Cesc Fabregas
Chelsea's Cesc Fabregas scores against Vitesse Arnhem during their friendly match in Arnhem, July 30.Reuters

Former Manchester United defender Paul McGrath is certain that Cesc Fabregas would have jumped at the chance to join the Red Devils but the transfer did not happen because of the "lack of leadership" at the club.

The Spaniard moved to Chelsea this summer but McGrath believes the midfielder should have been at Old Trafford instead. The 27-year-old, who spent eight years at Arsenal, returned to the Premier League, after three seasons with boyhood club Barcelona.

Fabregas was heavily linked to United for over a year now but it was Chelsea who eventually snapped him up, after Gunners boss Arsene Wenger turned down the opportunity to exercise his buy-back option. And the player impressed on his debut in the Blues' 3-1 win over Burnley on Monday, playing a part in all three goals.

"I'm sure Cesc Fabregas would have picked Man United [over Chelsea] simply because of the history. Most people believe that United is the biggest club, with the history and everything else," McGrath told Talksport.

"It is amazing we can't get these players. I think it is a lack of leadership on the Manchester United side. The club doesn't need selling because people want to play for them but it is going out there, getting those players, and doing it quick."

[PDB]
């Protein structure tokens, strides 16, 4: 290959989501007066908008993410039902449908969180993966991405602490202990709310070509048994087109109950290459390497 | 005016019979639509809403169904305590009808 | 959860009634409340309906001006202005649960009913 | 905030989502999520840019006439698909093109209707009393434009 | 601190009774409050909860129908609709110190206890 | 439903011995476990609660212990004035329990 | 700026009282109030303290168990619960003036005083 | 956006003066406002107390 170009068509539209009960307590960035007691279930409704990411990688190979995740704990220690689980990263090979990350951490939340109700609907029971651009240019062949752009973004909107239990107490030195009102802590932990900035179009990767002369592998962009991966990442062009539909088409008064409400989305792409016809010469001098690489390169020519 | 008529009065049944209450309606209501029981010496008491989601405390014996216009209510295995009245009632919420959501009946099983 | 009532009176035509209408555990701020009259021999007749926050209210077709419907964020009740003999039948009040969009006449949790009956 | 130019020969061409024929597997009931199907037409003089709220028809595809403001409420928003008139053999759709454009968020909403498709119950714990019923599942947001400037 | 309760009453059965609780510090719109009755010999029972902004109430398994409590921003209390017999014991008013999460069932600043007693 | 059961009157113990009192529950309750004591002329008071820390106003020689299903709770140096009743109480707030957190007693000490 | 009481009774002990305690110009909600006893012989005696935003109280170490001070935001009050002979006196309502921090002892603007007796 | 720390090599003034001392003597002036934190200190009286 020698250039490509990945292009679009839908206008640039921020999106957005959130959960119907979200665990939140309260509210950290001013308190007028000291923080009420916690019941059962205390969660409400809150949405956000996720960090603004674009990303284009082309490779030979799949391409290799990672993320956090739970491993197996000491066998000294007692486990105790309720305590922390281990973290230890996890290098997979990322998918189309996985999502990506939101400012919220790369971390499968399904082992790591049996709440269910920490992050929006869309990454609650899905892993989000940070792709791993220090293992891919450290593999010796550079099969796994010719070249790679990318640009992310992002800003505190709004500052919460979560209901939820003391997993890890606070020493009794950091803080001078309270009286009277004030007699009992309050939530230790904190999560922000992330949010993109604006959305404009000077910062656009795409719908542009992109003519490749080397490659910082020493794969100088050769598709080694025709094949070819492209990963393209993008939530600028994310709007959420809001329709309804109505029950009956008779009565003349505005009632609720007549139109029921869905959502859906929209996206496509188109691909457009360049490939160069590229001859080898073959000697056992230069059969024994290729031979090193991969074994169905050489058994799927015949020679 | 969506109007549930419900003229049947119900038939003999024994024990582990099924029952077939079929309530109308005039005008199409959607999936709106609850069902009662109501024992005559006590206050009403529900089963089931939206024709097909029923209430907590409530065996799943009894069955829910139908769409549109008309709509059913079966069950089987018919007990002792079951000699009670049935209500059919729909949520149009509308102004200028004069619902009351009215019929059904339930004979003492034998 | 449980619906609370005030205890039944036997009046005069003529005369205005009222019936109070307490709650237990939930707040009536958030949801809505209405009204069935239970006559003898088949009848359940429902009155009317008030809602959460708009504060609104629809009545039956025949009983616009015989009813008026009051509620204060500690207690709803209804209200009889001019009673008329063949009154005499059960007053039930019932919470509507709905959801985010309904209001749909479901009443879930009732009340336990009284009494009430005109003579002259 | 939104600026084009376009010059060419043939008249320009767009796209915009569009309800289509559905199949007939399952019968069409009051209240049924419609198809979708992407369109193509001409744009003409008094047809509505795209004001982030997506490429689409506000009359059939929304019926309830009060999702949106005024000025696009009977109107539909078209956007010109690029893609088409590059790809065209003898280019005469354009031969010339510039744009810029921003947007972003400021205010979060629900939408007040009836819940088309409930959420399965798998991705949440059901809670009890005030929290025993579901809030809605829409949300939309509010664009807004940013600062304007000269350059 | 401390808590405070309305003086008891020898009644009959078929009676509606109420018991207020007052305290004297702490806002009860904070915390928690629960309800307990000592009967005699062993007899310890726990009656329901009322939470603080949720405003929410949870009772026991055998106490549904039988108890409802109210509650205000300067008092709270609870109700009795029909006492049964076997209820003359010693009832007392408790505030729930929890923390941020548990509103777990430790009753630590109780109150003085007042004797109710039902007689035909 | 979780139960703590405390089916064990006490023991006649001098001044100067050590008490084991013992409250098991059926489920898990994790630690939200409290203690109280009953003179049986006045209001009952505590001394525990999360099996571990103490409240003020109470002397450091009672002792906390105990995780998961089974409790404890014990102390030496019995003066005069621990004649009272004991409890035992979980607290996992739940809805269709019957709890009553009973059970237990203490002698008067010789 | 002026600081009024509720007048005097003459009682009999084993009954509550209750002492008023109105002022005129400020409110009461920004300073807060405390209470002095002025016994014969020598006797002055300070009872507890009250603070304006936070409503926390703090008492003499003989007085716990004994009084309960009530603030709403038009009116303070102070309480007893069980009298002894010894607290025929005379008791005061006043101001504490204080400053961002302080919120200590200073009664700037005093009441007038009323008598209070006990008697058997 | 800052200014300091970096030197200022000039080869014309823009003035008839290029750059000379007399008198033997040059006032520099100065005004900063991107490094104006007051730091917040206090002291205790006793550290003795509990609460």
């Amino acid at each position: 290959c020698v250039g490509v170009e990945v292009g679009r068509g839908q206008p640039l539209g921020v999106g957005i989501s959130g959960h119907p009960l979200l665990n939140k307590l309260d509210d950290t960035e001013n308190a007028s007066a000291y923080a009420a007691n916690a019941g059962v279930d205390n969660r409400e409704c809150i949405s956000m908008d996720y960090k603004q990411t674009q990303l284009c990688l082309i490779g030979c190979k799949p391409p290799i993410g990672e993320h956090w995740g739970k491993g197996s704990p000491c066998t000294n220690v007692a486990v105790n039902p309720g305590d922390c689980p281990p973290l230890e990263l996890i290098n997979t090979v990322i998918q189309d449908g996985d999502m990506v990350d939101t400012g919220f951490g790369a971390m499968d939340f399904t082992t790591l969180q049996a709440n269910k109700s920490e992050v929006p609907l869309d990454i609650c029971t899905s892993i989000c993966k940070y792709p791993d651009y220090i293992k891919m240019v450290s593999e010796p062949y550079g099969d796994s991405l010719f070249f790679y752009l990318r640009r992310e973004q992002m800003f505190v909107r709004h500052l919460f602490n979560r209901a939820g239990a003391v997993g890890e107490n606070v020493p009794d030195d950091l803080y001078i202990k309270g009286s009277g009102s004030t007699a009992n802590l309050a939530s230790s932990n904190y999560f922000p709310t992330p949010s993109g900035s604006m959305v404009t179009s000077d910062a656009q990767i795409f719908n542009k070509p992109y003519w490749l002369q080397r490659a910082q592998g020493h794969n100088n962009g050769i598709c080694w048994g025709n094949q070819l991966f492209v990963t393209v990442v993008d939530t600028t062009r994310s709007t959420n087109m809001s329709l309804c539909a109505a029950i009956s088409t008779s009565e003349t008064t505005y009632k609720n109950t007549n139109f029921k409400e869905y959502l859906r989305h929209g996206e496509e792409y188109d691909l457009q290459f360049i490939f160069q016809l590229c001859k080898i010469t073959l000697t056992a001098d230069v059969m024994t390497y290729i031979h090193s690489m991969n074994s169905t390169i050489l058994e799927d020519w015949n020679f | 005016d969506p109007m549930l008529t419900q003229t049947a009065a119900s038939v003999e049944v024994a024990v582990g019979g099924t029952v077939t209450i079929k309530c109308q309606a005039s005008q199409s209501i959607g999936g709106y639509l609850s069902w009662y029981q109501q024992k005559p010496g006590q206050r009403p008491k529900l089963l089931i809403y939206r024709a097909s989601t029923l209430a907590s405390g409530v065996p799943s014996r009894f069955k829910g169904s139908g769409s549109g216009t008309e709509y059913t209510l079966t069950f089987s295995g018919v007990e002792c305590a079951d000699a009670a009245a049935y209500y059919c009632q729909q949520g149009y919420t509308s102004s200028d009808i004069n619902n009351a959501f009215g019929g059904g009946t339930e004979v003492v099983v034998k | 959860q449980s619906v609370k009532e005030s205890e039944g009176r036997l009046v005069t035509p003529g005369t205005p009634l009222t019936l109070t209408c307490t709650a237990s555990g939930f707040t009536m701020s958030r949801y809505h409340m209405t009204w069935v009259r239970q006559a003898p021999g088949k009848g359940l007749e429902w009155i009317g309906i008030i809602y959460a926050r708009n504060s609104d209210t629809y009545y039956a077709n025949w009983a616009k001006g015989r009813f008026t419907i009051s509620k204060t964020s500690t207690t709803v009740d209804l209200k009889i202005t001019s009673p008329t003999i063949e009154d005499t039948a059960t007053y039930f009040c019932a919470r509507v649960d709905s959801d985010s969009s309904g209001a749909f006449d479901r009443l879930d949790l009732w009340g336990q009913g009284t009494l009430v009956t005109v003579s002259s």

United have signed Ander Herrera, Luke Shaw and Marcos Rojo this summer but are still short on the midfield and defending depatments, at least when it comes to quality.

United legend Paul Scholes also said recently that the club should have signed Fabregas this summer.

Meanwhile, McGrath questioned United's summer business, and added that fans want to see quality players coming in.

"I can't believe this summer, even with Van Gaal away at the World Cup that they didn't have things put in place. They seem to be doing business late," the 54-year-old pointed out. "Manchester United supporters want to see quality players come into the club, the biggest club in the world, and no one seems to have thought about that."